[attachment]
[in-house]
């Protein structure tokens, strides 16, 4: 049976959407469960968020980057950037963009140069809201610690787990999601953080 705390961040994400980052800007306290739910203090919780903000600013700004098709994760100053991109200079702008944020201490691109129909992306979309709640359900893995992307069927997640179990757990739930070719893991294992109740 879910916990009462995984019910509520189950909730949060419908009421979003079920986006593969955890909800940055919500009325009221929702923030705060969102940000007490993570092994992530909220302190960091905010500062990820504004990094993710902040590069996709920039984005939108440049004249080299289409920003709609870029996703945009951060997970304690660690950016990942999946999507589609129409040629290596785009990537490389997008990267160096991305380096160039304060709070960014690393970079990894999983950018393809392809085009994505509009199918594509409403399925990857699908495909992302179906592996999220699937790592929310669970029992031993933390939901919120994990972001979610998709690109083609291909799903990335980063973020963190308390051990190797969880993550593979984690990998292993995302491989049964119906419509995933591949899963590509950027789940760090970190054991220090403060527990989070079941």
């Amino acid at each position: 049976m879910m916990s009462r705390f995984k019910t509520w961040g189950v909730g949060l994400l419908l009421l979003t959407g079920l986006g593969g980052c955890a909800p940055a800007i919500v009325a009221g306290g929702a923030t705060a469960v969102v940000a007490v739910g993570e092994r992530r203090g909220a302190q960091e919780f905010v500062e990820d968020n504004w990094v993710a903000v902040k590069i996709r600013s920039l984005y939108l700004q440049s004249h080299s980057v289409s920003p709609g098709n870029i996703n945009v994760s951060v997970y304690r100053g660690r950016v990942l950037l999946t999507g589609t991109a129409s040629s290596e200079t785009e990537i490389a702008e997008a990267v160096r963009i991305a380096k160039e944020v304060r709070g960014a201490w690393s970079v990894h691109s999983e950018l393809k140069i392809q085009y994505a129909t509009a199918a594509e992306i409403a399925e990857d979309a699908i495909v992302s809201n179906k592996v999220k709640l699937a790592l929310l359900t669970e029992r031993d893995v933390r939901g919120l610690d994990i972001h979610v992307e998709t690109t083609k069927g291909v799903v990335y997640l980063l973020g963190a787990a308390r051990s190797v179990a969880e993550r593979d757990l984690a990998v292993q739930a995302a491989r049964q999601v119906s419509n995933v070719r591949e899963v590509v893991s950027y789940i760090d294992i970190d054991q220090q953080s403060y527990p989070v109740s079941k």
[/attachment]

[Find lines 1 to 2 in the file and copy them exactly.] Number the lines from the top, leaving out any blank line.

[in-house]
């Protein structure tokens, strides 16, 4: 049976959407469960968020980057950037963009140069809201610690787990999601953080 705390961040994400980052800007306290739910203090919780903000600013700004098709994760100053991109200079702008944020201490691109129909992306979309709640359900893995992307069927997640179990757990739930070719893991294992109740 879910916990009462995984019910509520189950909730949060419908009421979003079920986006593969955890909800940055919500009325009221929702923030705060969102940000007490993570092994992530909220302190960091905010500062990820504004990094993710902040590069996709920039984005939108440049004249080299289409920003709609870029996703945009951060997970304690660690950016990942999946999507589609129409040629290596785009990537490389997008990267160096991305380096160039304060709070960014690393970079990894999983950018393809392809085009994505509009199918594509409403399925990857699908495909992302179906592996999220699937790592929310669970029992031993933390939901919120994990972001979610998709690109083609291909799903990335980063973020963190308390051990190797969880993550593979984690990998292993995302491989049964119906419509995933591949899963590509950027789940760090970190054991220090403060527990989070079941």